Waters: Kelowna should be proud of its Pride festival

The Okanagan Pride Festival has come a long way since it's early days as a simple parade in downtown Kelowna in the mid-1990s.

Kelowna has come a long way since the first gay pride parade was proposed for the city in the mid-1990s.

Back then, the very through of gays and lesbians proudly parading downtown prompted protesters to show up at city hall, urging the council of the day to say no, some using outrageous props to predict a Sodom and Gomorrah scenario for the city if its residents were exposed a simple parade by other residents.

Some of the protesters even went so far as to show council pictures of leather fetish festivals in San Francisco and one man bizarrely predicted there would be fornication in the streets if such a gay pride parade was allowed in go ahead here.

Thankfully, saner heads prevailed, the parade went ahead and the sky did not fall. Participants, and those who watched, actually had a good time.

That parade has grown over the years into what is now the Okanagan Pride Festival, a gathering that celebrates a growing diversity in this community.

In the words of Okanagan Pride Society president Wilbur Turner, the festival is a celebration, not a protest, and like the myriad of other celebrations by other groups within the community, it deserves support.

Despite his well-known past with the event, Mayor Walter Gray is now a strong supporter of the annual Pride Festival, not only signing a proclamation announcing Pride Week in the city each year, but also showing up at the opening of the festival to publicly read the proclamation.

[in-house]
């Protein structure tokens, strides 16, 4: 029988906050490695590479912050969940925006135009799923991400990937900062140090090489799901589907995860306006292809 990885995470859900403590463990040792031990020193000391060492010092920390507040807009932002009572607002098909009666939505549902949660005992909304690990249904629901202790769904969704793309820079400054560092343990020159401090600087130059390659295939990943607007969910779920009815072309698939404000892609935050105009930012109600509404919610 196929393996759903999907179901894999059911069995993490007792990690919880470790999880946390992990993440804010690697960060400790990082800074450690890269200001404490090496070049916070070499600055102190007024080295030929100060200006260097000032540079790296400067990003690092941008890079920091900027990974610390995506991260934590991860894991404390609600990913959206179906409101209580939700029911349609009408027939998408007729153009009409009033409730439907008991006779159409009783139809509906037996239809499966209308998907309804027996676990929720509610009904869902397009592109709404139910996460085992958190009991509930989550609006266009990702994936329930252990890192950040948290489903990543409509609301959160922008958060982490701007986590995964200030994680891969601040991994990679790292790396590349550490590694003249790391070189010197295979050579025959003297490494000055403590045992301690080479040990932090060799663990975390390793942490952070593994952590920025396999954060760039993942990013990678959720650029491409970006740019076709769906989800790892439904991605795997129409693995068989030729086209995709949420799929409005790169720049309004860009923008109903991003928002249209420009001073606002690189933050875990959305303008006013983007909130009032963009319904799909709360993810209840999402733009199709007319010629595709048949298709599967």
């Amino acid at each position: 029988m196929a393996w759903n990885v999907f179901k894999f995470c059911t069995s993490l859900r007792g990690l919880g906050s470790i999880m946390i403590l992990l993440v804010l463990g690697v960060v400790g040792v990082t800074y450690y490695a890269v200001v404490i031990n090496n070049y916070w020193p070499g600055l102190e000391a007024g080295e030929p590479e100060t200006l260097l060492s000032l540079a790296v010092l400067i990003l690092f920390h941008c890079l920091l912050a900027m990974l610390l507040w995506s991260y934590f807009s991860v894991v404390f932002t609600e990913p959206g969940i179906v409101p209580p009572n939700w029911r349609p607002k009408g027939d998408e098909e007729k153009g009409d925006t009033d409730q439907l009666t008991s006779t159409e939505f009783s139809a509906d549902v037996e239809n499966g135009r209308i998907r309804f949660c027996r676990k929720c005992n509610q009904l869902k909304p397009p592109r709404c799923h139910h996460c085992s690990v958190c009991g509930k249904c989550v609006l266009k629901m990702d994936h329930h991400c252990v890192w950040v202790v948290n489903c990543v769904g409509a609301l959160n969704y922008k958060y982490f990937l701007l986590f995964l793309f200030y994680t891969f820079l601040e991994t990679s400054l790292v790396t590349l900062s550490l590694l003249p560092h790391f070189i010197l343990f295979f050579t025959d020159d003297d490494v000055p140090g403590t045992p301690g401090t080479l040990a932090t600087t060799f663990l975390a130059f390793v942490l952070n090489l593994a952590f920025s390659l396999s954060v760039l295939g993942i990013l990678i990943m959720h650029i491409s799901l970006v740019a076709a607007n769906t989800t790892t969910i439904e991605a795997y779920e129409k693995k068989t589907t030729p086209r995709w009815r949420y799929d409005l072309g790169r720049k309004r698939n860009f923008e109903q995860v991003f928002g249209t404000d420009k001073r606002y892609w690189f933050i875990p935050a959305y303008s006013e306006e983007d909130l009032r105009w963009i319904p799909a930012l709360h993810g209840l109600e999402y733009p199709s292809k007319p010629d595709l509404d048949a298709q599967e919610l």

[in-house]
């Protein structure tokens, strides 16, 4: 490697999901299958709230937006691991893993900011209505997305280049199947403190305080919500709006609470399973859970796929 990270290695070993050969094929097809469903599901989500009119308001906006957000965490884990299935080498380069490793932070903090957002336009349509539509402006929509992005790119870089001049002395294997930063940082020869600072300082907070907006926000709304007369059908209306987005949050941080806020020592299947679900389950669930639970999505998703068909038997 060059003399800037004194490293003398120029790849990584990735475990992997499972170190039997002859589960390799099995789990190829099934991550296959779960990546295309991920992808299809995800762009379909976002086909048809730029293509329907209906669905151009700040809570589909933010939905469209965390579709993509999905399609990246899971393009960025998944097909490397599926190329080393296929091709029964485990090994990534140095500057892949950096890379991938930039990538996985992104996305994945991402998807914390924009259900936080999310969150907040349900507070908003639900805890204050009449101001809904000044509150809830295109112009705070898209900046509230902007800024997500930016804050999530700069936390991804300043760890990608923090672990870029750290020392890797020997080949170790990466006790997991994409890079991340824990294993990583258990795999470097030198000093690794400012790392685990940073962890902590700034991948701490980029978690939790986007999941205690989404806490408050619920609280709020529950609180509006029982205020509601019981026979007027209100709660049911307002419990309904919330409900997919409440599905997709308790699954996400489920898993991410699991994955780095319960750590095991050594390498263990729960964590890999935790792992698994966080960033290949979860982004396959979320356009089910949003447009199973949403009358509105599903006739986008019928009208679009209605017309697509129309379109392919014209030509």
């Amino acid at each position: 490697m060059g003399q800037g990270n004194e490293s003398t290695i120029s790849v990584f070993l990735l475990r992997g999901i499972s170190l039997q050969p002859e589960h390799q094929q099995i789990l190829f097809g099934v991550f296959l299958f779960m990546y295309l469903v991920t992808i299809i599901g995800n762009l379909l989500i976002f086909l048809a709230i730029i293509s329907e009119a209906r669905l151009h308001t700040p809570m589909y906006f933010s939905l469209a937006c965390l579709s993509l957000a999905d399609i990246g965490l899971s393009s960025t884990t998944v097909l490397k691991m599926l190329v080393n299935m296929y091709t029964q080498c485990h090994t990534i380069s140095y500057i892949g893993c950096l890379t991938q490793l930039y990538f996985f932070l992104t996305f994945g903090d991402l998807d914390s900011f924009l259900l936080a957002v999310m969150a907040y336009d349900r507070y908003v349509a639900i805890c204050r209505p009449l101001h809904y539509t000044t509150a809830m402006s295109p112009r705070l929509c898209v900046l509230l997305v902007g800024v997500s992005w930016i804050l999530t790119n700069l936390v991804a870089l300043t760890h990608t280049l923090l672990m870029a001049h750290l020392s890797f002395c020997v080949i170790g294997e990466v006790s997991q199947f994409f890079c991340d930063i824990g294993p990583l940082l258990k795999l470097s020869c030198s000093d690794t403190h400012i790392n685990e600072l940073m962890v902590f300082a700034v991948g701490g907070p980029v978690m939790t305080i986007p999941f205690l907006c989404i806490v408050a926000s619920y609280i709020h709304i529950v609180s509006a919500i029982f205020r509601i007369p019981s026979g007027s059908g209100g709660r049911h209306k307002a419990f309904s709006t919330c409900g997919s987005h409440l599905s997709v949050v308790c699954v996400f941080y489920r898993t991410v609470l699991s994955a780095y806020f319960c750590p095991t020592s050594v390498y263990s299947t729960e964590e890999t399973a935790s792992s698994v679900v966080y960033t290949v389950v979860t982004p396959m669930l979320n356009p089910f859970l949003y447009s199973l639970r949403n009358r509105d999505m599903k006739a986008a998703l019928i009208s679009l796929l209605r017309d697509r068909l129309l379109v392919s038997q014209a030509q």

The city and many individual and corporate donors provide money to help the Okanagan Pride Society stage the event, and for the first time, this year Kelowna Tourism has provided money to help advertise the event outside of the community.

The bottom line is that the Pride festival brings visitors to town. And, like any other visitors, the gay, lesbian and transgendered community likes what Kelowna has to offer—great weather, great amenities like wineries, golf courses and beaches and a host of other recreational offerings.

In a day and age where social barriers are coming down, Kelowna needs to be as welcoming as possible to all.

Of course, there will still be people who are opposed to gays, lesbians and transgendered people celebrating in the community. And for some, no amount of education, arguing or condemnation for their narrow-minded view will change their opinion. But they are on the wrong side of history.

Kelowna, as a community, has shown over the last 15 years, that acceptance, tolerance and, yes, even support, can and should come for those who have been marginalized in society in the past. For an example of that, head to City Park next weekend for a taste of what the Okanagan Pride Festival has to offer.

Alistair Waters is the assistant editor of the Capital News.


Kelowna Capital News